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Minister Flanagan to attend memorial service to mark 42nd anniversary of Dublin-Monaghan bombings

Ireland, Minister Charles Flanagan, Northern Ireland Peace Process, Press Releases, Northern Ireland, 2016

 

Minister Flanagan to attend memorial service and lay wreath on behalf of the Government to mark the 42nd anniversary of the Dublin-Monaghan bombings

Minister Flanagan will today (Tuesday) attend the memorial service in the Pro-Cathedral in Dublin to mark the 42nd anniversary of the Dublin-Monaghan bombings. The Minister will later attend the wreath-laying ceremony at the Dublin-Monaghan bombings memorial on Talbot Street in Dublin and will lay a wreath on behalf of the Irish Government.

Speaking ahead of the wreath-laying ceremony, Minister Flanagan said:

"On behalf of the new Government, I want to express our sincere condolences to the families whose loved ones were killed and to those who were injured in the terrible events of 17 May 1974. 33 people lost their lives on that unforgettably awful day - the highest number of deaths on any single day during the Troubles. A further 300 people were seriously injured.

"The Government has worked consistently to implement the all-party Dáil motions which call on the British Government to allow access by an independent international judicial figure to all original documents in their possession relating to the Dublin-Monaghan bombings. The Government will continue to actively pursue this objective, and we have made it a commitment in the new Programme for Government.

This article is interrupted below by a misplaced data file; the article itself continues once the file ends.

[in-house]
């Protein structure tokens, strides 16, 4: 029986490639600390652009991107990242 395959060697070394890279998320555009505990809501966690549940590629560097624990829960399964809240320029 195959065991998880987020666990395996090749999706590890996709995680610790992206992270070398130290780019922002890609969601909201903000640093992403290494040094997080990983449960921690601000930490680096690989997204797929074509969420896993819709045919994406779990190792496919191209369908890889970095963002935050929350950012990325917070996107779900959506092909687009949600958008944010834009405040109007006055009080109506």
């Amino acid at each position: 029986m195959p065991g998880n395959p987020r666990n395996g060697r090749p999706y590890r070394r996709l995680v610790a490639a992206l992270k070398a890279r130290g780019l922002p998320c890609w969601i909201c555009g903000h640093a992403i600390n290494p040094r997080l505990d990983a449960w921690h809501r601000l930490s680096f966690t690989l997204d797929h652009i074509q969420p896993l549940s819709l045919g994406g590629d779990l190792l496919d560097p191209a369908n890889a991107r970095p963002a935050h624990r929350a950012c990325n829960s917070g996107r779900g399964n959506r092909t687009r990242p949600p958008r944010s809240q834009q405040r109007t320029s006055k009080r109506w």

"The Government is also determined to achieve progress with the establishment of the institutions for dealing with the legacy of the past that were agreed as part of the Stormont House Agreement. To this end, over the last number of months, officials in my Department have held consultations with a number of victims groups, including Justice for the Forgotten, who have devoted tireless efforts to representing victims and survivors of the Troubles.

"These discussions have been of significant value and will inform the Government’s approach in seeking to reach final agreement on legacy institutions, once the new Executive is in place in Northern Ireland. I will be working hard to see these institutions established, for the benefit of all victims and survivors and for our society as a whole. Such an agreement would, in some respects, help to further honour the memory of those 33 men and women who died on the streets of Dublin and Monaghan 42 years ago today and whose families still grieve their loss."

ENDS

Press Office

17 May 2016